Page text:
13 January 2011

The Grandparent Revolution Happened Late

The ratio of old adults to young adults in Neandertals was similar to that of early modern humans in the Levant and early Upper Paleolithic people of Europe, according to a new study that largely confirms a group of papers published from 2004 to 2006 by a separate team of researchers.

According to the New York Times, the new study found that:

[T]here was approximately the same number of adults in the 20-to-40 age range and over-40 age range in both groups. About 25 percent of adult humans and Neanderthals survived past 40.

Infant mortality rates, the proportion of the population that was made up of juveniles, and the fraction of juveniles who survived to become adults is not estimated.

If the number of juveniles at any given time was roughly equal to the number of adults (which is a rough estimate of what one would expect after an initial expansion of a founder population to a stable level), then this would imply a life expectency for children who escaped infant morality on the order of twenty years. This is on the order of half that of the least developed countries today, and probably somewhat below life expectencies in the Roman Empire. Infant mortality then was probably in the 15% to 35% range seen in the the least modern circumstances for which there is good documentation.

Even with infant mortality on the high end of this range, significant child birth mortality of women, and a fair amount of birth order spacing as is found in modern hunter-gatherer societies, one would expect the average woman to have about six children in a lifetime (the highest numbers of children per woman in agricultural world societies today is about eight), two of whom, on average, would die as infants, and only half of the remaining four of which would survive to have children of their own in a stable population. Thus, about two-thirds of children born would live the first year, about one-third of children born would live to age twenty. Life expectency at birth would be something on the order of twelve years.

It is also worth noting for context, that in the hunter-gatherer era, except for a few highly productive fishing societies like those of the Pacific Northwest and Japan, that until farming was invented, "Individual band societies tend to be small in number (10-30 individuals), but these may gather together seasonally to temporarily form a larger group (100 or more) when resources are abundant."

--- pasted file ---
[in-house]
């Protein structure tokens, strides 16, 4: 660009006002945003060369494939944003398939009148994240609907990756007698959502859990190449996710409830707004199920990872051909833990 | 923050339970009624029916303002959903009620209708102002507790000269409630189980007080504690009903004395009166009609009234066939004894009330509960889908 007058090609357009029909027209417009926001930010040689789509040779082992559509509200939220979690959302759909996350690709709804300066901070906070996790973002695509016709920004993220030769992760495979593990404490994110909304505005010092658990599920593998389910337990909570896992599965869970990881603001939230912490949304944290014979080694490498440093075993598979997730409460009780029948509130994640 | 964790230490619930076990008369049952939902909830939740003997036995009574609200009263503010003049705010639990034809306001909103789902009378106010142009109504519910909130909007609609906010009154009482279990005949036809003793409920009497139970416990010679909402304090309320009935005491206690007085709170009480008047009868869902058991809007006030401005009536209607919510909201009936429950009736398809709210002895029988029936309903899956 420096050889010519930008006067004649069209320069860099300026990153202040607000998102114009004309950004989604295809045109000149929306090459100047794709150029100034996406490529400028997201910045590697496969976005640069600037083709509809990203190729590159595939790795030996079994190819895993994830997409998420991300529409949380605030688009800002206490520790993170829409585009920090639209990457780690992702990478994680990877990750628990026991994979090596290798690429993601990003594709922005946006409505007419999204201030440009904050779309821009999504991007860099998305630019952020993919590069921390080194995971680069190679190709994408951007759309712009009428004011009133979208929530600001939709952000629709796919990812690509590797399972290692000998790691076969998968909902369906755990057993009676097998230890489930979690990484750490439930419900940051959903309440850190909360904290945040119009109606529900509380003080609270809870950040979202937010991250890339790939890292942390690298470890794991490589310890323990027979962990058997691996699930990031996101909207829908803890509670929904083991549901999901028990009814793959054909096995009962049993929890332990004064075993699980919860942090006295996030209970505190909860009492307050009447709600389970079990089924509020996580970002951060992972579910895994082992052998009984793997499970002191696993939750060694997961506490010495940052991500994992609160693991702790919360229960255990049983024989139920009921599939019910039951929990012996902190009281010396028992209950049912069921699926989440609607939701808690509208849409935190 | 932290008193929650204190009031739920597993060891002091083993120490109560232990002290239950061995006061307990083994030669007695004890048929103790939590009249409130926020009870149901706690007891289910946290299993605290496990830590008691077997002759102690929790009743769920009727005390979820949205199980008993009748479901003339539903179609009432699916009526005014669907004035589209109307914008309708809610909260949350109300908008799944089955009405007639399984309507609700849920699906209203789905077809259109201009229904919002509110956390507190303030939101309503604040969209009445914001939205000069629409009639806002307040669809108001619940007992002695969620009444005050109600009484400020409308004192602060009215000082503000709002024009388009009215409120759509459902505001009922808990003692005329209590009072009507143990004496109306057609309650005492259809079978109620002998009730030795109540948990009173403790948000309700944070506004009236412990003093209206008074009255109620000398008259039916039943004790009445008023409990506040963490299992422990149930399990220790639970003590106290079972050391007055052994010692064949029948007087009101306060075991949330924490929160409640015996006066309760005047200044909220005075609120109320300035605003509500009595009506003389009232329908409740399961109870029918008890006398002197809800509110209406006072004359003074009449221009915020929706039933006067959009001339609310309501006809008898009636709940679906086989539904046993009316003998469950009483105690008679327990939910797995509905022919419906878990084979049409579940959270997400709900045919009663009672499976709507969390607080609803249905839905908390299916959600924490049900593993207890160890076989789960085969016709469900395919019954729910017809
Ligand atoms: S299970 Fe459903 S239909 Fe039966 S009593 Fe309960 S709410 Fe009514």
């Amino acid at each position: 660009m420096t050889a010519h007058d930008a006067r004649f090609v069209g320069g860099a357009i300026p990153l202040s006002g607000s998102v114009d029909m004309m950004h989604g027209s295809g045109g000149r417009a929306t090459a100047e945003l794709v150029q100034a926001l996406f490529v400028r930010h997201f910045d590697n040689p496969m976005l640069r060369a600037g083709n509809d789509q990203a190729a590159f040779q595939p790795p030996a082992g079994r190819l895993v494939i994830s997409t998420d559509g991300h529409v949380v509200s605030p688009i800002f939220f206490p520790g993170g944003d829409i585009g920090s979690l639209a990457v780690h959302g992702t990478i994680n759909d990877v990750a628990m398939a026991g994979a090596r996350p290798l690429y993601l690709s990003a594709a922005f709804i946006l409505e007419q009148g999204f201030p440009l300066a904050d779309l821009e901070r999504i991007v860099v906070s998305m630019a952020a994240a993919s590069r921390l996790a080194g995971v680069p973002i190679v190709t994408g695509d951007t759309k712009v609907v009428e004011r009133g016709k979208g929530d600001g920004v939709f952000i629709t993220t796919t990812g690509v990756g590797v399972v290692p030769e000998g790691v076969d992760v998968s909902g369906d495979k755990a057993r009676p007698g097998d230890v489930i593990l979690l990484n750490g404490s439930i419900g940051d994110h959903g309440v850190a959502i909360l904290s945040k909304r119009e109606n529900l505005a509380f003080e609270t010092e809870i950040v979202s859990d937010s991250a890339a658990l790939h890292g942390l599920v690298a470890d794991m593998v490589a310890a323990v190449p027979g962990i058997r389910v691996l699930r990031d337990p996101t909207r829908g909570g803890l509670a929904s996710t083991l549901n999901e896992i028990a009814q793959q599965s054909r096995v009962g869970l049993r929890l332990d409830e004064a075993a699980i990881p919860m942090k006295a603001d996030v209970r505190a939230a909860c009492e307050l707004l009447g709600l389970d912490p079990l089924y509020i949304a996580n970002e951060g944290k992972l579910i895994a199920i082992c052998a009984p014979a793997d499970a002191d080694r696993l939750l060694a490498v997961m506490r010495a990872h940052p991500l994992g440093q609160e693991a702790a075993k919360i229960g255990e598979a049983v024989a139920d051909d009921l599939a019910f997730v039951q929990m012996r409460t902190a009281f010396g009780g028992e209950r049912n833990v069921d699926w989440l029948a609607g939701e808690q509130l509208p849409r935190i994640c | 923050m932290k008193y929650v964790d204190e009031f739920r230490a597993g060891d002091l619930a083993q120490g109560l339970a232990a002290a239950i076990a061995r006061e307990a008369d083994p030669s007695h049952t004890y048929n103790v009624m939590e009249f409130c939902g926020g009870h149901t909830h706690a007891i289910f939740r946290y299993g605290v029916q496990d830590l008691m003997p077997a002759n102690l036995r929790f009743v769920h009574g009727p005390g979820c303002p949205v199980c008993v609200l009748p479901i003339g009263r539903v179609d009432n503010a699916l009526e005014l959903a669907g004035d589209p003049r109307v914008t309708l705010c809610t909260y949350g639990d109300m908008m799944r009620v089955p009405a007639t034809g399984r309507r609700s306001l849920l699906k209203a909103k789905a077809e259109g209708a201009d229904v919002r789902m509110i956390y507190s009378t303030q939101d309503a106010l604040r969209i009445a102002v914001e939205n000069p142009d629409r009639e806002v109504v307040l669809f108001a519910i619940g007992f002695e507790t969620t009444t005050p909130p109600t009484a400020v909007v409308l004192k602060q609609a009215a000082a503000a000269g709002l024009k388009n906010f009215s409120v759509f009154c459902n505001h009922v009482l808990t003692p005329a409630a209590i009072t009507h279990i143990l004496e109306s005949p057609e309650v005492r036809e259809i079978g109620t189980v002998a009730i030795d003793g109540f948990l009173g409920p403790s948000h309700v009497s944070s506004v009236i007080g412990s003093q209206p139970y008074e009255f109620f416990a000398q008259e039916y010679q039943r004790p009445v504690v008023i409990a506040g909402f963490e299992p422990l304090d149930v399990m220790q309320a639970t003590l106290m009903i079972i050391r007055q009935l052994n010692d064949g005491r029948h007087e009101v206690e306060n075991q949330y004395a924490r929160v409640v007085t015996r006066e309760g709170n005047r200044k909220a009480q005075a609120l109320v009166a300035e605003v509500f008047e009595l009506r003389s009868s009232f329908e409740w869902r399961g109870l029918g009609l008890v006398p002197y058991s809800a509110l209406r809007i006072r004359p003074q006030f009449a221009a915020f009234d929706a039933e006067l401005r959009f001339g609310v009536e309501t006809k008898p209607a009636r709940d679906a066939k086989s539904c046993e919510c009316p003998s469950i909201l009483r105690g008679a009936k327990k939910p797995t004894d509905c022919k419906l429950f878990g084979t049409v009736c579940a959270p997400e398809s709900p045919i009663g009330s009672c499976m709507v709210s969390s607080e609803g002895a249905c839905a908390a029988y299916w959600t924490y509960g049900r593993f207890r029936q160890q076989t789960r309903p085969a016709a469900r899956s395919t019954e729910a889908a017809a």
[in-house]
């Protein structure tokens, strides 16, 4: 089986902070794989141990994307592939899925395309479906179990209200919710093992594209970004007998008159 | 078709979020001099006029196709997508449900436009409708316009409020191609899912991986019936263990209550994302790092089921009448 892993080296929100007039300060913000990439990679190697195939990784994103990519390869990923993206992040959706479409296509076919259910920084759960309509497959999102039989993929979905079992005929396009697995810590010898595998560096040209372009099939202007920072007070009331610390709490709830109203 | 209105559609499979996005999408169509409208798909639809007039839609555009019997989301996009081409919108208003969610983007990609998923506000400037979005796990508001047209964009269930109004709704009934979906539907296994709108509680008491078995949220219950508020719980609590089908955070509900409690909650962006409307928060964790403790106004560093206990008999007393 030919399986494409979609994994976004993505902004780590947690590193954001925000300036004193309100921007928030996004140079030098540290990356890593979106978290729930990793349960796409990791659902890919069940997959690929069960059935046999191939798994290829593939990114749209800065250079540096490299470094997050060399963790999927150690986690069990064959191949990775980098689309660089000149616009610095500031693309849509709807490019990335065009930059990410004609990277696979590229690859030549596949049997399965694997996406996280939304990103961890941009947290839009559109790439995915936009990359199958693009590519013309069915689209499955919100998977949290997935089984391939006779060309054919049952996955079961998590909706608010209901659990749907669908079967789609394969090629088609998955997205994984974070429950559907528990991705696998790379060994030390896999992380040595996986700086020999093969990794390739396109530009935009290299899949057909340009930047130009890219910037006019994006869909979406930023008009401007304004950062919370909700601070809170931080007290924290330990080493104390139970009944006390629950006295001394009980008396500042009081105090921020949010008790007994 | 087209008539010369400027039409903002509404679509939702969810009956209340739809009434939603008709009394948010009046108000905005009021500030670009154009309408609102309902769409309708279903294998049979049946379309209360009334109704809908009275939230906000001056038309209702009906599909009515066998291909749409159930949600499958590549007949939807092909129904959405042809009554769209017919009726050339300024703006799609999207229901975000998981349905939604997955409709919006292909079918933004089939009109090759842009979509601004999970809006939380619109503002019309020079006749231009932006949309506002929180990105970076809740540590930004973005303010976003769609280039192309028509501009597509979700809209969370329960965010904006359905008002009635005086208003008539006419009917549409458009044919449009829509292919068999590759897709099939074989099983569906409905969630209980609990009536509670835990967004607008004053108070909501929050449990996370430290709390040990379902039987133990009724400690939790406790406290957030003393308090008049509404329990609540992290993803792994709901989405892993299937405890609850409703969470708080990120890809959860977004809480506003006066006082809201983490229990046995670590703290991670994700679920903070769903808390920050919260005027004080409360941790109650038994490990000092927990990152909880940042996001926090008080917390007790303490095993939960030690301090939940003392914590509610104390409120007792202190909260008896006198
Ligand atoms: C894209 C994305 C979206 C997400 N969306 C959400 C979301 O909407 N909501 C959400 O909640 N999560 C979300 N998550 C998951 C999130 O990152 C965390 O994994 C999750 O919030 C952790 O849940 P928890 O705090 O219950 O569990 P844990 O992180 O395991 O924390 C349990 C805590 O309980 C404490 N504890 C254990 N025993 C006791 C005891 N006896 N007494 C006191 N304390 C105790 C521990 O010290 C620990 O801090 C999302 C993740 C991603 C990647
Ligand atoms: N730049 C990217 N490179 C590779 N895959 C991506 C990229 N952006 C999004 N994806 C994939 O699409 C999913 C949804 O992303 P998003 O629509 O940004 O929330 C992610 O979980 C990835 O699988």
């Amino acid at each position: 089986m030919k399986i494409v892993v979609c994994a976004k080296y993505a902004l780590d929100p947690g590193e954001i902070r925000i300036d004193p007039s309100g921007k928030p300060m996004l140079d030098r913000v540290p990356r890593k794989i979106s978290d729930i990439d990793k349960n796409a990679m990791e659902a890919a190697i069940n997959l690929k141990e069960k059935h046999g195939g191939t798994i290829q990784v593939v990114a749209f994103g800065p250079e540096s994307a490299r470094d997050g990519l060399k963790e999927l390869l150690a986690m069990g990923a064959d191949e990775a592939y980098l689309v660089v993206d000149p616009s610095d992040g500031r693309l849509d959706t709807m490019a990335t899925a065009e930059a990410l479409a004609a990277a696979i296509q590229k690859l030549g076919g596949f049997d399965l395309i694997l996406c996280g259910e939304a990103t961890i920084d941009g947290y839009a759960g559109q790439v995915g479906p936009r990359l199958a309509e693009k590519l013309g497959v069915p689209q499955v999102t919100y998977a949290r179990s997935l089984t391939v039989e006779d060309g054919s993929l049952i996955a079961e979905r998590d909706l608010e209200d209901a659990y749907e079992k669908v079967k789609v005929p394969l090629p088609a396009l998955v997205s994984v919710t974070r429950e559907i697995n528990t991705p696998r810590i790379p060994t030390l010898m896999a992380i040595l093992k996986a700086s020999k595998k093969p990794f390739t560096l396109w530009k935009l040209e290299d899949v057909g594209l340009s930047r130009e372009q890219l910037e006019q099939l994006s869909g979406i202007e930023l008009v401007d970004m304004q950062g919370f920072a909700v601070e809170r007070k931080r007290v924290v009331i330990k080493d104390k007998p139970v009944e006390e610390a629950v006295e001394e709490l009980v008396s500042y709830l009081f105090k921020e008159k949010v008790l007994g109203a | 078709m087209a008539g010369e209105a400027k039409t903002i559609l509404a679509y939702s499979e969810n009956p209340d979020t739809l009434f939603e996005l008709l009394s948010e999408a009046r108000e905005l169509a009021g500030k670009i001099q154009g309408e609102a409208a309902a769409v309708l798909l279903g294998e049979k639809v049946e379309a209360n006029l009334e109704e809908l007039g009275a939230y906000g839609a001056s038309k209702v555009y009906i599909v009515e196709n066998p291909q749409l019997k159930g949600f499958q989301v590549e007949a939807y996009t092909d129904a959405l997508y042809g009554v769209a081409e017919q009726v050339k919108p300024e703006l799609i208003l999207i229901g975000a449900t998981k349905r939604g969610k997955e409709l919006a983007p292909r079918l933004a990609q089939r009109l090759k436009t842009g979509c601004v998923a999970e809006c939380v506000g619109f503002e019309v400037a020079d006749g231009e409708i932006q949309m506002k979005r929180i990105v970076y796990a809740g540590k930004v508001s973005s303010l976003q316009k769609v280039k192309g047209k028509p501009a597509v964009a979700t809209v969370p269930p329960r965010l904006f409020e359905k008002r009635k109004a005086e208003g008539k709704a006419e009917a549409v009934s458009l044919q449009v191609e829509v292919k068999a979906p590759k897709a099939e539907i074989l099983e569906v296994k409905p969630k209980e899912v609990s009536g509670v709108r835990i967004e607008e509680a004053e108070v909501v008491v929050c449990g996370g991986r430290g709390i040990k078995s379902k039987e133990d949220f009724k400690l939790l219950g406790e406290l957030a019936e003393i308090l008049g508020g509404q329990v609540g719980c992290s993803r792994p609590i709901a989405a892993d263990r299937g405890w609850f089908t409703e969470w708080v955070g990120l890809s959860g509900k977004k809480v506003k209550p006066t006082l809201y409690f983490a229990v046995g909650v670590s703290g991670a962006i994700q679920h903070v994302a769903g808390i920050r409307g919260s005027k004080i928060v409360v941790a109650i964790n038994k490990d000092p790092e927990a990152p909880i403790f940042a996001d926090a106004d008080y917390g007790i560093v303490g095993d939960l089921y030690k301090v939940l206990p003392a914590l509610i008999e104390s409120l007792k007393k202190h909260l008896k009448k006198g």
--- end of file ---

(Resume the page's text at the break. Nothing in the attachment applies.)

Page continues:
Thus, in a seasonal gathering of half a dozen bands with an average of twenty people each, there might have been 60 kids, 45 adults who were not yet middle aged, and 15 adults who were middle aged or elderly, of whom probably no more than 5 adults would be older than the sixty-five year old age we think of as retirement aged in modern life. One or two bands out of half a dozen would have had no elderly adults, while probably none of the bands would have had more than a couple of elderly adults. If the pre-modern populations that I am most familiar with are any indication, child birth mortality would probably have caused an excess of men over women in among the elders. So, there might only be one or two women among the elderly in the larger tribe.

According to John Hawks, whose post is the first link above, the newer study, however, "found fewer [modern human] older adults in the early Upper Paleolithic."

Hawks engaged the authors of the new study on their decision not to cite the earlier study, but apart from issues of academic etiquette, the result enhances confidence in the conclusion because replication of results is key part of the scientific process.

The research (and their one difference in result) matters because one of the notable hypotheses that has been used to explain the great success of modern humans as a species has been the observation that having a significant number of grandparents in the population may have provided selective advantages for the community as a whole, perhaps, for example, by making it easier for cultural practices and community oral histories to be preserved more accurately for longer periods of time.

If the new study is closer to the truth than the older one, or even if the truth is somewhere in between them, the grandparent hypothesis is not disproven, but it then follows that the grandparent advantage, rather than being a feature of modern humans that gave them a strong edge relative to Neanderthals and other archaic hominins. Instead, this may have been something that arose in most places (the Jomon in Japan whose fishing society was the first to make pottery may have been an earlier exception) sometime after the Last Glacial Maximum of about 20,000 years ago. Thus, it may have arise after a period of something on the order of 200,000 years during which anatomically modern humans existed and had characteristically modern human tool sets, which included, for example, more sophisticated stone work and the use of bone in tools not utilized by other archaic hominins.

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